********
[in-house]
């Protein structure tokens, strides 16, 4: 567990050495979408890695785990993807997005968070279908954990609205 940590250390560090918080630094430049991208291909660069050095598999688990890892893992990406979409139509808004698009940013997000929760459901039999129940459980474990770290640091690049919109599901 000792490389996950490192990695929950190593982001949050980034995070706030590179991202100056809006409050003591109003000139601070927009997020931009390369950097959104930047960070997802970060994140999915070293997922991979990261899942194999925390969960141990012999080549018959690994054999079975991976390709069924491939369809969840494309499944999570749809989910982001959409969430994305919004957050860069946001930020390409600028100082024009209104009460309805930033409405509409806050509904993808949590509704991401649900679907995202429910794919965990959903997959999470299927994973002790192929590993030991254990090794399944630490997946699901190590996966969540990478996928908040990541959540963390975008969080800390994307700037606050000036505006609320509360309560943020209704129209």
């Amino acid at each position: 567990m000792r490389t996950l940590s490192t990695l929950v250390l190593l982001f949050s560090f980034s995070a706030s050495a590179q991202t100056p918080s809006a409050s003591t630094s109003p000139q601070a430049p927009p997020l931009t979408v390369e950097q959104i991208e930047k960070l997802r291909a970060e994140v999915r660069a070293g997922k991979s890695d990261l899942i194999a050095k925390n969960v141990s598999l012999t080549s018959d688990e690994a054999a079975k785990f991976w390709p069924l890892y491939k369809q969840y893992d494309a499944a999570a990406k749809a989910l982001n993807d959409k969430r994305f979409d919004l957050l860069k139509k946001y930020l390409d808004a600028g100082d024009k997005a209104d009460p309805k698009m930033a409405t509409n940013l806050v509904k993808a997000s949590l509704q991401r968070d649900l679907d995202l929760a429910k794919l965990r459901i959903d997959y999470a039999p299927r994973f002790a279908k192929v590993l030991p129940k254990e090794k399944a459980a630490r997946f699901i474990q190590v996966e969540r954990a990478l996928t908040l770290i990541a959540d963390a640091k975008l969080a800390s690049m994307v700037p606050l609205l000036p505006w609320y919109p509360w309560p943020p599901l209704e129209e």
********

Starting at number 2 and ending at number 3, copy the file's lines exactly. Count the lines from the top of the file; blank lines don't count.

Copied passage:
């Protein structure tokens, strides 16, 4: 567990050495979408890695785990993807997005968070279908954990609205 940590250390560090918080630094430049991208291909660069050095598999688990890892893992990406979409139509808004698009940013997000929760459901039999129940459980474990770290640091690049919109599901 000792490389996950490192990695929950190593982001949050980034995070706030590179991202100056809006409050003591109003000139601070927009997020931009390369950097959104930047960070997802970060994140999915070293997922991979990261899942194999925390969960141990012999080549018959690994054999079975991976390709069924491939369809969840494309499944999570749809989910982001959409969430994305919004957050860069946001930020390409600028100082024009209104009460309805930033409405509409806050509904993808949590509704991401649900679907995202429910794919965990959903997959999470299927994973002790192929590993030991254990090794399944630490997946699901190590996966969540990478996928908040990541959540963390975008969080800390994307700037606050000036505006609320509360309560943020209704129209």
């Amino acid at each position: 567990m000792r490389t996950l940590s490192t990695l929950v250390l190593l982001f949050s560090f980034s995070a706030s050495a590179q991202t100056p918080s809006a409050s003591t630094s109003p000139q601070a430049p927009p997020l931009t979408v390369e950097q959104i991208e930047k960070l997802r291909a970060e994140v999915r660069a070293g997922k991979s890695d990261l899942i194999a050095k925390n969960v141990s598999l012999t080549s018959d688990e690994a054999a079975k785990f991976w390709p069924l890892y491939k369809q969840y893992d494309a499944a999570a990406k749809a989910l982001n993807d959409k969430r994305f979409d919004l957050l860069k139509k946001y930020l390409d808004a600028g100082d024009k997005a209104d009460p309805k698009m930033a409405t509409n940013l806050v509904k993808a997000s949590l509704q991401r968070d649900l679907d995202l929760a429910k794919l965990r459901i959903d997959y999470a039999p299927r994973f002790a279908k192929v590993l030991p129940k254990e090794k399944a459980a630490r997946f699901i474990q190590v996966e969540r954990a990478l996928t908040l770290i990541a959540d963390a640091k975008l969080a800390s690049m994307v700037p606050l609205l000036p505006w609320y919109p509360w309560p943020p599901l209704e129209e």